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A prospective study on gait-related intrinsic risk factors for lower leg overuse injuries
  1. Narmin Ghani Zadeh Hesar (narmin.ghanizadehhesar{at}ugent.be)
  1. Ghent University, Belgium
    1. Ans Van Ginckel (ans.vanginckel{at}ugent.be)
    1. Ghent University, Belgium
      1. Ann M J Cools (ann.cools{at}ugent.be)
      1. Ghent University, Belgium
        1. Wim Peersman (wim.peersman{at}ugent.be)
        1. Ghent University, Belgium
          1. Philip Roosen (philip.roosen{at}ugent.be)
          1. Ghent University, Belgium
            1. Dirk DeClercq (dirk.declercq{at}ugent.be)
            1. Ghent University, Belgium
              1. Erik Witvrouw (erik.witvrouw{at}ugent.be)
              1. Ghent University, Belgium

                Abstract

                Objective: To prospectively determine gait-related risk factors for lower leg overuse injury (LLOI).

                Design: A prospective cohort study.

                Setting: Male and female recruits from a start-to-run (STR) program during a 10-week training period.

                Participants: One hundred thirty one healthy subjects (20 men and 111 women), without a history of any lower-leg complaint, participated in the study.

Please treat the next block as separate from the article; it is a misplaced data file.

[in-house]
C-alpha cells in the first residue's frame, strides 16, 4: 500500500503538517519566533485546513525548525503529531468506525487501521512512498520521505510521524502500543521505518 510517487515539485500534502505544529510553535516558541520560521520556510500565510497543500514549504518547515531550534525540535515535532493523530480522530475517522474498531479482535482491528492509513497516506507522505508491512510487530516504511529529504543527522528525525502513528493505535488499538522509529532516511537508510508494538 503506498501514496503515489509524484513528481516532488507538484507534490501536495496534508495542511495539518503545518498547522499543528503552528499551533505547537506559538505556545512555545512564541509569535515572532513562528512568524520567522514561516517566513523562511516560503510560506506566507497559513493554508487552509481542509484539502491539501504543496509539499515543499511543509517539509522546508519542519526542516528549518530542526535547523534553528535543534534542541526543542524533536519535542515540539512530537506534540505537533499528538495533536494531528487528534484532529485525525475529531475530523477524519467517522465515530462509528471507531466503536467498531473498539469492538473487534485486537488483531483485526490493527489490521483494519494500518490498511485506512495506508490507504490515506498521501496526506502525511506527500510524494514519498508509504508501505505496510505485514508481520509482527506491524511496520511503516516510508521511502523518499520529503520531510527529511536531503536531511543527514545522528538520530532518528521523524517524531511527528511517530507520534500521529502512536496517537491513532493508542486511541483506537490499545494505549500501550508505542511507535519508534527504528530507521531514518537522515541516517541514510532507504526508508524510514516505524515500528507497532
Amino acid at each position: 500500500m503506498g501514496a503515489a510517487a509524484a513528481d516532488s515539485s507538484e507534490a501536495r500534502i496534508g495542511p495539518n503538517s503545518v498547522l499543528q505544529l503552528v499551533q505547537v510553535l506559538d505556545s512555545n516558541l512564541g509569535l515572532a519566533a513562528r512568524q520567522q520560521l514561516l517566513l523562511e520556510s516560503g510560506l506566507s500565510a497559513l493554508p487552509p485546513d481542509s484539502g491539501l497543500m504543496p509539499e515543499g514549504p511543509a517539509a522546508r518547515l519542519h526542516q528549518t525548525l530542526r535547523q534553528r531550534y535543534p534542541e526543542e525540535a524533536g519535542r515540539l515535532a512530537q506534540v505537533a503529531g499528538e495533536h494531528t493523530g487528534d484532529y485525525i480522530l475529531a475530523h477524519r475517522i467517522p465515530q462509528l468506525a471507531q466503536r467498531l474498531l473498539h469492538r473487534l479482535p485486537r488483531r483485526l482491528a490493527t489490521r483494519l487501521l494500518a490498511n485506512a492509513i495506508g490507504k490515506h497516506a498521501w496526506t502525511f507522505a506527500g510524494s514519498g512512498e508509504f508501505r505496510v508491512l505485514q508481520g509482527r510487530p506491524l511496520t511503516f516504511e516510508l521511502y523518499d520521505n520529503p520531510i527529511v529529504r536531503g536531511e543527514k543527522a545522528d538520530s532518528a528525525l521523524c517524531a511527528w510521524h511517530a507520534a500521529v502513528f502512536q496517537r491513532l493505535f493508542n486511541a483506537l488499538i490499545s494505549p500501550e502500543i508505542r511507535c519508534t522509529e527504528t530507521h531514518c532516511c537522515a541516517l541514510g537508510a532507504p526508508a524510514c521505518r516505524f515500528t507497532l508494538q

Interventions: Before the start of the 10-week STR program, plantar force measurements during running were performed. During STR, lower leg injuries were diagnosed and registered by a sports physician.

                Main outcome measurements: Plantar force measurements during running were performed using a footscan pressure plate (RsScan International).

                Results: During the STR, 27 subjects (5 male and 22 female) developed a LLOI. Logistic regression analysis revealed that subjects who developed a LLOI had a significantly more laterally directed force distribution at first metatarsal contact and forefoot flat, a more laterally directed force displacement in the forefoot contact phase, foot flat phase and at heel-off. These subjects also had a delayed change of the center of force (COF) at forefoot flat, a higher force and loading underneath the lateral border of the foot, and a significantly higher directed force displacement of the COF at forefoot flat.

                Conclusions: These findings suggest that a less pronated heel strike and a more laterally directed roll-off can be considered as risk factors for LLOI. Clinically, the results of this study can be considered important in identifying persons at risk for LLOI.

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